LabcoatFriday

In the meantime, I prepare them for internal and statewide assessments, because it is important that they have a foundation of science content knowledge so that they can be, well, functional human beings. They need to know how the human body systems work together, so that they know how to make better decisions about their health and know what questions to ask a doctor. They need to know how to understand a weather report, and when to stock up on supplies in anticipation of a major hurricane (or when it’s just media hype, and they should be ready for work or school the next day).

It is also important that they walk away from middle school science with good test scores. And so I read and reread state standards, write my own tests, and work backwards into lesson plans for over 180 days of school, over 180 individual lessons, each lesson building upon the last. Each lesson bridges the gap between what they know and what they should know, and then pushes them even further. I analyze test scores and student response data and make sure that when state testing comes, they are ready to go, #2 pencils in hand, still filled with the curiosity and enthusiasm for science that they had on the first day of school.

I want them to have good assessment scores so that people don’t see our students and think, Oh, they’re from that city. I want people to see the scores and say, Wow, those students are smart, and are outperforming students in much wealthier school districts. Wow, those students are opening up opportunities for themselves that they may not have had otherwise. Wow, those students are going places.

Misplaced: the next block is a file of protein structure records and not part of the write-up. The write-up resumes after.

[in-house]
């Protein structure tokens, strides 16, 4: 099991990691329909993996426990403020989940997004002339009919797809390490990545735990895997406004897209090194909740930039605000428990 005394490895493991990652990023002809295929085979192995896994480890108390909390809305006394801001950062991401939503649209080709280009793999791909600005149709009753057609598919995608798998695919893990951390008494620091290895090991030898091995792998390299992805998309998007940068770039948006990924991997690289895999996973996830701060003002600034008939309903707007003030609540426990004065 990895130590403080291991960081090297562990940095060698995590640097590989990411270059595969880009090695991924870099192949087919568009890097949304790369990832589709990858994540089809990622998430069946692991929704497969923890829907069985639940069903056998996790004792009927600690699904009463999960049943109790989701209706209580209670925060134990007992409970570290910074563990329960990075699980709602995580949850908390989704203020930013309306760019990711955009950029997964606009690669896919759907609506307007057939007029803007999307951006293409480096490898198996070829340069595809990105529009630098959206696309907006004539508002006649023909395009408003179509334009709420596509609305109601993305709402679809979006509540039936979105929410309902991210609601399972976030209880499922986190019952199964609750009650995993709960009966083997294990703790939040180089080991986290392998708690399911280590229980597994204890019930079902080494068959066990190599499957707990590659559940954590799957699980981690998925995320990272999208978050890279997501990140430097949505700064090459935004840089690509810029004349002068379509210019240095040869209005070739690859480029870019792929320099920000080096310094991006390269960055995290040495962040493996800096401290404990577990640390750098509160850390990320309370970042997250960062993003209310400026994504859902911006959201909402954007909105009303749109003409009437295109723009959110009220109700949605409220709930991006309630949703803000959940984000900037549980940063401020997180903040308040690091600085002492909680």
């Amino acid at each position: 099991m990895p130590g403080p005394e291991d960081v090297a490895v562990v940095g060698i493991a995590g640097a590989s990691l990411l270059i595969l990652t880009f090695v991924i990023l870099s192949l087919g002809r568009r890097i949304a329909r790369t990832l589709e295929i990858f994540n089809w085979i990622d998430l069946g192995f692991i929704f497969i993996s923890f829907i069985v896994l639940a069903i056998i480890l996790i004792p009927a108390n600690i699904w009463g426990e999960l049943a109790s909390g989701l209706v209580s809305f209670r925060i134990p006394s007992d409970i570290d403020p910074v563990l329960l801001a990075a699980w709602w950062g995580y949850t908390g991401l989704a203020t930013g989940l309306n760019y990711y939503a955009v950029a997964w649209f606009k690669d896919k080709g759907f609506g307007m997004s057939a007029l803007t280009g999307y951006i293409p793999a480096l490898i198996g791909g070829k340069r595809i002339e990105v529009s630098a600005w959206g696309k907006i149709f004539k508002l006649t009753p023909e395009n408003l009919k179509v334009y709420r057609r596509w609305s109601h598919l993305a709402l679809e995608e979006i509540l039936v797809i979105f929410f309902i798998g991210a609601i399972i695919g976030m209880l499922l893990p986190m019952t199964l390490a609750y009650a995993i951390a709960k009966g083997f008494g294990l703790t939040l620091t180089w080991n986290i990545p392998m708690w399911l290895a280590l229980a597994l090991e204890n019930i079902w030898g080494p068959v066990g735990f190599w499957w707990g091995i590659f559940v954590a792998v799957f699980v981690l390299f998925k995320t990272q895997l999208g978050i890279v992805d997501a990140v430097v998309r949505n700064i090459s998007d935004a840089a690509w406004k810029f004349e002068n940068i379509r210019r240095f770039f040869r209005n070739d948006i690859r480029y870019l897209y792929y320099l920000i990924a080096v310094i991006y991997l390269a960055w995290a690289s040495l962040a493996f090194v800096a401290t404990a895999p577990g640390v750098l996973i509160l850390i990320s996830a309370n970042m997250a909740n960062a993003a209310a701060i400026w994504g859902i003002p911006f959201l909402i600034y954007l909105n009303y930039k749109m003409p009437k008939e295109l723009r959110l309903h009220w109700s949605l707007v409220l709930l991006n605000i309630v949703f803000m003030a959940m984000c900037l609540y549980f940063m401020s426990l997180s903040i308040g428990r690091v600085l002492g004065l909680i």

But at the end of the day, we show our students their state assessment scores on bar graphs and talk about percentages. We analyze our data together, because at the end of the day we’re all nerds, and we love to get our analytics on.

At the end of the day, knowing that I set the foundation for countless children to go on to think critically, make discoveries and contribute in meaningful ways makes being a professional nerd all that much sweeter!


Robin

Robin has been a professional nerd since 2011; that is, she is a 7th grade science teacher. She loves reading and watching science fiction and is working on creating her own young adult fantasy series. She prefers Star Trek to Star Wars because she enjoys the plot-driven social commentary, rather than fast-paced action sequences. She enjoys video games, but only those with graphic technology prior to 2003 because anything newer makes her dizzy.